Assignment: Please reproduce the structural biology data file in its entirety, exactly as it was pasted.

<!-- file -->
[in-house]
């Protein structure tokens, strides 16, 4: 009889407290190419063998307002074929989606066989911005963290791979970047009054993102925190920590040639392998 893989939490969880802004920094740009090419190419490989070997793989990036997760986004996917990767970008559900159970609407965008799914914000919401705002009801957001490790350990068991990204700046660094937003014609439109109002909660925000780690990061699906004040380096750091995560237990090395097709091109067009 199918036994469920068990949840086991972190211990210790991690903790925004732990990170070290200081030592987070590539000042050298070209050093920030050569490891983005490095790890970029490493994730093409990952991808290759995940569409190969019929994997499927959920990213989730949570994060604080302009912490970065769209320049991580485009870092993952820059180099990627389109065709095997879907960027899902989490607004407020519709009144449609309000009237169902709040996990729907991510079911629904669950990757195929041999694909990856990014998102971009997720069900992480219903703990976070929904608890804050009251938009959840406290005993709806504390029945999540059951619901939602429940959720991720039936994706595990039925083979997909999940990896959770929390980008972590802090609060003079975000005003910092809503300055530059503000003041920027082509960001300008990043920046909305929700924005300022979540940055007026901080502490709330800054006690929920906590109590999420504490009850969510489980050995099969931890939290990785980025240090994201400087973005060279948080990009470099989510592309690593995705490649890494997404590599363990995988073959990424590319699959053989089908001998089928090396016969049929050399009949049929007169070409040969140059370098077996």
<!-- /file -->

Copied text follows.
[in-house]
């Protein structure tokens, strides 16, 4: 009889407290190419063998307002074929989606066989911005963290791979970047009054993102925190920590040639392998 893989939490969880802004920094740009090419190419490989070997793989990036997760986004996917990767970008559900159970609407965008799914914000919401705002009801957001490790350990068991990204700046660094937003014609439109109002909660925000780690990061699906004040380096750091995560237990090395097709091109067009 199918036994469920068990949840086991972190211990210790991690903790925004732990990170070290200081030592987070590539000042050298070209050093920030050569490891983005490095790890970029490493994730093409990952991808290759995940569409190969019929994997499927959920990213989730949570994060604080302009912490970065769209320049991580485009870092993952820059180099990627389109065709095997879907960027899902989490607004407020519709009144449609309000009237169902709040996990729907991510079911629904669950990757195929041999694909990856990014998102971009997720069900992480219903703990976070929904608890804050009251938009959840406290005993709806504390029945999540059951619901939602429940959720991720039936994706595990039925083979997909999940990896959770929390980008972590802090609060003079975000005003910092809503300055530059503000003041920027082509960001300008990043920046909305929700924005300022979540940055007026901080502490709330800054006690929920906590109590999420504490009850969510489980050995099969931890939290990785980025240090994201400087973005060279948080990009470099989510592309690593995705490649890494997404590599363990995988073959990424590319699959053989089908001998089928090396016969049929050399009949049929007169070409040969140059370098077996």